Digging Into the Dismal Manufacturing Numbers

If you make stuff, chances are you're feeling the pain. Times are hard. Heck, they're hard for all of us who don't make stuff. But manufacturers are feeling the most rapid and acute pinch from the downturn. Over on Supply Chain Matters, Bob Ferrari recently penned a useful summary post on the subject that provides some basic facts as well as his expert analysis. According to Bob, "while the index ratings are certainly a cause for concern, I would not recommend taking drastic gloom and doom reaction that seems to be the reaction of the business press." Consider the horrendous picture a 38.9 score -- the lowest in 26 years -- paints in ISM's latest manufacturing numbers. But dig below the surface as Bob does: "October saw some of the upstream after-effects of the two hurricanes that struck the U.S. Gulf coast, impacting petroleum and petrochemical production. October also included the total disruption of the Boeing supply chain as a result of a six week long work stoppage that began in September. Aircraft represent a considerable value of shipments, and I suspect contributed to a lowered index. The after effects of the meltdown on Wall Street that impacted both the availability of credit, as well as the high uncertainty related to liquidity of large and smaller manufacturers no doubt also presented buyers and suppliers with a state of confusion."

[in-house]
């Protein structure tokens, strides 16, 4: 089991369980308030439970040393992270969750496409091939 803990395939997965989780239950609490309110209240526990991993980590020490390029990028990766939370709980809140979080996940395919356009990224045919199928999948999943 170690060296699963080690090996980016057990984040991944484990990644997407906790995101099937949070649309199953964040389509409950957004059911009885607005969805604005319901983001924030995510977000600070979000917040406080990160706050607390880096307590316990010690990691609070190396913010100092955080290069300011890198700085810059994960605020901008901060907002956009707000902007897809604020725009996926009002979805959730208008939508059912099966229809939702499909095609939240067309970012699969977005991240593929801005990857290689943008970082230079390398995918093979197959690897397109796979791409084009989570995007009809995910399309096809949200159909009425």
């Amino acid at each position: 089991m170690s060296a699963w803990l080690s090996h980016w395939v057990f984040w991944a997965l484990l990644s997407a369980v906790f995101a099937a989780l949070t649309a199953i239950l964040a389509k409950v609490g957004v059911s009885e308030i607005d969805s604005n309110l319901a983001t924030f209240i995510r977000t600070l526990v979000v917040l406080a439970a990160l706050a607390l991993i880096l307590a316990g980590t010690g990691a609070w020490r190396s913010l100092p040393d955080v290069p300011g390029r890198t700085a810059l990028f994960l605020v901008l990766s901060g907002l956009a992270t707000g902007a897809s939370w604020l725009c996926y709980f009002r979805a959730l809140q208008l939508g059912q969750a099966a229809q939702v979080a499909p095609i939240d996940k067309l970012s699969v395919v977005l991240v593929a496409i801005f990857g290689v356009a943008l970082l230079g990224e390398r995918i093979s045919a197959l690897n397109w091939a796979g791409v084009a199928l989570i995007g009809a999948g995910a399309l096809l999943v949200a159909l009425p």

Bob believes that we should look to China as a more accurate gauge of real manufacturing activity. There, while the picture is not rosy, it's not bleak. Still, it is a "real index for concern, since it represents a broader indicator of multi-industry manufacturing and supply chain activity. If over the coming months, manufacturers in China begin to find a lack of export demand for their goods, then some drastic measures may come about to insure survival. Overcapacity leading to price dumping is not out of the question. This is the one set of factors to watch in the coming months." Sage advice from my old friend and supply chain expert, Bob Ferrari. And yes, Bob, I agree that supply chains matter. But spend matters more because without it, there would be no chain 😉

- Jason Busch

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